Additionally, during the next five years, depreciation of the US currency is expected to boost export growth. To maintain worldwide competitiveness, operators would very certainly boost their research and development spending in order to produce higher-priced goods, such as hybrid batteries. Over the five years to 2026, the industry’s sales is expected to grow at an annualized pace of 3.2 percent to $12.0 billion. However, future profit development in the business would be harmed by an anticipated rise in the price of some nonferrous metals.
The rechargeable battery industry, which mostly serves the consumer electronics and automobile manufacturing sectors, is likely to have increased demand. Demand for hybrid-electric cars is expected to increase over the next five years as a result of increased environmental consciousness and the introduction of new vehicle types such as electric bikes and motorbikes.
According to the 2019 Annual Energy Outlook published by the US Energy Information Administration, a rising number of light-duty cars are equipped with fuel-efficient equipment (latest data available). For example, between 2018 and 2050, battery-electric car sales in the United States are predicted to climb from 2.1 percent to 14.2 percent of total light-duty vehicle sales. Additionally, light-duty battery-electric, plug-in hybrid electric, and hydrogen fuel cell cars are estimated to account for 6.7% of total light-duty vehicle sales by 2025.
Historically, high battery prices and a lack of supporting infrastructure, such as charging stations, have hampered the proliferation of electric cars. According to Quartz, the most costly component of electric cars is the battery. Reduced battery costs, on the other hand, are likely to increase demand for alternative-energy cars.
Companies such as Tesla Inc. (Tesla), a premium automobile maker, have been investing to drive down the cost of lithium-ion batteries used in electric cars. For example, Tesla’s Gigafactory in Nevada produces approximately 500,000 electric vehicles each year, necessitating a rising reliance on lithium-ion batteries. As the manufacture of electric vehicles increases, bulk manufacture of batteries will likely push costs further down.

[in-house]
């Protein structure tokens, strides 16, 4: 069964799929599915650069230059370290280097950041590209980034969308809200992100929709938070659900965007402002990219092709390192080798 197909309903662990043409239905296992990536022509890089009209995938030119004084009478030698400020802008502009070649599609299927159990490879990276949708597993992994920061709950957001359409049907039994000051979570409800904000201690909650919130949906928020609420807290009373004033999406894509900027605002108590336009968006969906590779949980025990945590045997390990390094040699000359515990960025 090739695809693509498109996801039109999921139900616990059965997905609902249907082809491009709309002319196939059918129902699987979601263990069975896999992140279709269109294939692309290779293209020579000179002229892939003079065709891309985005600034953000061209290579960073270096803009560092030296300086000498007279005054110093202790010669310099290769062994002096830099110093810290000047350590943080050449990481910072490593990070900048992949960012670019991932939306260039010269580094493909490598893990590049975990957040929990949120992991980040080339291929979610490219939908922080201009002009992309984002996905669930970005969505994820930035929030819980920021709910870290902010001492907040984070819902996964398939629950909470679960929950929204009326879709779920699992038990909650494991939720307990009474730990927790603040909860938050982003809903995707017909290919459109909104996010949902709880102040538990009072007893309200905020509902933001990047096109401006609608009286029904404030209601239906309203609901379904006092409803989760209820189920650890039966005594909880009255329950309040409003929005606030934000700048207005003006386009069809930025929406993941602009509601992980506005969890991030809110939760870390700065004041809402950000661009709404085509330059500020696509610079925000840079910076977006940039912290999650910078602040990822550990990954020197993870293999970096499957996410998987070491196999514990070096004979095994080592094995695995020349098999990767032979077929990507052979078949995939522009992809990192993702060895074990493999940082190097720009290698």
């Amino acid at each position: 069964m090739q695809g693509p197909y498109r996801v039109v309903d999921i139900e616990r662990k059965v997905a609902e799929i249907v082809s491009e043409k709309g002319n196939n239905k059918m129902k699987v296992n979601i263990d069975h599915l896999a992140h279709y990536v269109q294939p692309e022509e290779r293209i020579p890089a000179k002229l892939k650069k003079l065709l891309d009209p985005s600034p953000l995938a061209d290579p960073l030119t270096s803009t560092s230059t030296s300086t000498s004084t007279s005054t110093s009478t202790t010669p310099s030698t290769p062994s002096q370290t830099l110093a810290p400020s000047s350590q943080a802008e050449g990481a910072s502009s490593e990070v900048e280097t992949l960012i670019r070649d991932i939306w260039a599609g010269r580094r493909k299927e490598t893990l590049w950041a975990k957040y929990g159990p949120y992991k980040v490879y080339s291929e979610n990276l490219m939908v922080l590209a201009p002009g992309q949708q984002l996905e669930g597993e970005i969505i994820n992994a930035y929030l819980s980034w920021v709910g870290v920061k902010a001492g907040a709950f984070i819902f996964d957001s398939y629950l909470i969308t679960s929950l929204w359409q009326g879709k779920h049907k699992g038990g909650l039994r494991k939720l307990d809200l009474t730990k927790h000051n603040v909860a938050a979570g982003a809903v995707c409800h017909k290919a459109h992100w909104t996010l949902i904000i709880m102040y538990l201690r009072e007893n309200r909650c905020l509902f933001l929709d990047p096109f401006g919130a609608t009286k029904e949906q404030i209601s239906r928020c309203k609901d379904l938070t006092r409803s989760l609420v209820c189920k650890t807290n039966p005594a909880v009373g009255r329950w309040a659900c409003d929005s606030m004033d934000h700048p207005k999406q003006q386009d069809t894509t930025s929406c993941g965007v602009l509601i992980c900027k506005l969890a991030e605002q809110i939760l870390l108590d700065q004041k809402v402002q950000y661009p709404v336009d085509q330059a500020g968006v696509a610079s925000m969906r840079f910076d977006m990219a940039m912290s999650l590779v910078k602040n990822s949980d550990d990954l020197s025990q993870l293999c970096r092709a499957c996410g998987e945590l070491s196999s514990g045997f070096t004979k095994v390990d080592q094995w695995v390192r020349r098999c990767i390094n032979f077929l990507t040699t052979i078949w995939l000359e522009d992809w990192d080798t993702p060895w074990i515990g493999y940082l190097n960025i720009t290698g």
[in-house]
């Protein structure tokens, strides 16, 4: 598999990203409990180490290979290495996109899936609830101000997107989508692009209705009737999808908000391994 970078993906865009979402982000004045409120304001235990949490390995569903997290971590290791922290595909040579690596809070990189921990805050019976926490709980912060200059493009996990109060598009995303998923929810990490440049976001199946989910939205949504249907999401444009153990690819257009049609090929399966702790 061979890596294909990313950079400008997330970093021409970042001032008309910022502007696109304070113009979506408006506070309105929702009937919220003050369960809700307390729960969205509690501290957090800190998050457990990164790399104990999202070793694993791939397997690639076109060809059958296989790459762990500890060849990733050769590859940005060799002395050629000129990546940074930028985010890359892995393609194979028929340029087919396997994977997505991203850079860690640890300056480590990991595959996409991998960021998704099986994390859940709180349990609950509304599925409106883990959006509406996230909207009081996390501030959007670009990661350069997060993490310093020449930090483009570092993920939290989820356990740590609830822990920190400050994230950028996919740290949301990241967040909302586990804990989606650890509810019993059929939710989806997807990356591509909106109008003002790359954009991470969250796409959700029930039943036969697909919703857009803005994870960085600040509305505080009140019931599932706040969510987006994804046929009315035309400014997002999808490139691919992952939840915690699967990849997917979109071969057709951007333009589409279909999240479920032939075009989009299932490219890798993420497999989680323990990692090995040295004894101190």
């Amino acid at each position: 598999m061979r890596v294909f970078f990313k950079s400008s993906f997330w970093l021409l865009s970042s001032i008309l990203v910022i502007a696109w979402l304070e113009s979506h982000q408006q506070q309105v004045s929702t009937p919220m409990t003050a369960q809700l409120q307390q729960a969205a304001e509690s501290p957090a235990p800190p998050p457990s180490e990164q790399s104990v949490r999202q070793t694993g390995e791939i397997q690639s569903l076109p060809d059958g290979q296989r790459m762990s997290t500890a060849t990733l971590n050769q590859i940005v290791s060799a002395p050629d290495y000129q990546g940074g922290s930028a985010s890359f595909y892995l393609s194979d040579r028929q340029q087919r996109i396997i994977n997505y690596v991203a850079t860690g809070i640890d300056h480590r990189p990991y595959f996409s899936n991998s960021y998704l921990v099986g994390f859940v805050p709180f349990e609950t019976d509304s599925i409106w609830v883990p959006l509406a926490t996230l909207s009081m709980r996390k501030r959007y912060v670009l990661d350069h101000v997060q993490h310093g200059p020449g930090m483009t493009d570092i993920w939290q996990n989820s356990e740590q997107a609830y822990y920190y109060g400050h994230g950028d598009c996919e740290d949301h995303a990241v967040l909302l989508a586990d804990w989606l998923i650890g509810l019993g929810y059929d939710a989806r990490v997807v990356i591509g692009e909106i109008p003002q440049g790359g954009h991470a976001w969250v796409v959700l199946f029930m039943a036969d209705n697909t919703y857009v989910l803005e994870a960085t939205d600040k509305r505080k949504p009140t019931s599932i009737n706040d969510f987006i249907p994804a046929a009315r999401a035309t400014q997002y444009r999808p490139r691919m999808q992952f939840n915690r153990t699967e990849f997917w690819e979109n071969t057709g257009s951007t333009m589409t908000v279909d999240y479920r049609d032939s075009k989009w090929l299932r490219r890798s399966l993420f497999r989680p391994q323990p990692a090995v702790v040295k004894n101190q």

Despite lowering lithium-ion battery costs, operators will likely continue to prioritize lithium-ion batteries owing to their premium over other battery types. However, premiums are projected to stay modest over the next five years, as the cost of lithium-ion batteries continues to plummet. Due to the decline in demand for non-rechargeable primary batteries, such as alkaline batteries, manufacturers would be forced to reposition their goods by increasing their investment in product advertising and distribution networks.
Additionally, main battery producers may like to promote the dependability and usefulness of their goods, particularly during emergency scenarios. Manufacturers will also likely follow Duracell Inc.’s example in positioning its goods as environmentally conscientious via its Smart Power Duracell promotion. In a crowded market, businesses are increasingly emphasizing their environmental stewardship in order to capitalize on customers’ environmental concerns and improve sales.
The Battery Manufacturing industry is in the mature phase of its industry life cycle. Characteristics that identify this life stage include clear product segmentation, strong acquisition activity, and market saturation. Industry value added (IVA), a measure of an industry’s contribution to the overall economy, is expected to increase at an annualized rate of 2.1% over the 10 years to 2026.
Comparatively, US GDP is forecast to grow at an annualized rate of 1.9% during the period. While IVA growth is expected to outpace GDP growth, this is predominantly due to the volatile nature of the industry, as a result of its notable exposure to commodity prices, and high import competition.
While there have been technological improvements in industry products, they still fall under clearly segmented categories and are sold to the same downstream industries and consumer markets. The number of establishments in this industry is projected to increase at an annualized rate of 4.8% over the 10 years to 2026. Relatively stable establishment figures reflect the mature and saturated markets served by industry operators.
Industry consolidation is another strong indicator of maturity. For example, EnerSys Inc. has acquired multiple US companies over the five years to 2021 to reduce competition and grow its production size. Most recently, Spectrum Brands Holdings Inc. has exited the industry following the sale of its battery segment to Energizer Holdings Inc. during the first quarter of 2019.
Due to the need to constantly improve products to stay competitive, acquisitions can be an extremely cost-effective way to improve technology and expand a company’s product portfolio. Additionally, operators benefit from vertical integration, both upstream and downstream, and increasing competition over the 10 years to 2026.
For instance, Tesla Inc. (Tesla), which sells luxury electric cars, in partnership with Panasonic Energy of North America, created a vertically integrated battery pack facility to decrease the per-kilowatt-hour cost of their battery packs. By decreasing the price of its lithium-ion batteries, Tesla has been able to expand into new markets, such as storage battery stations for homes.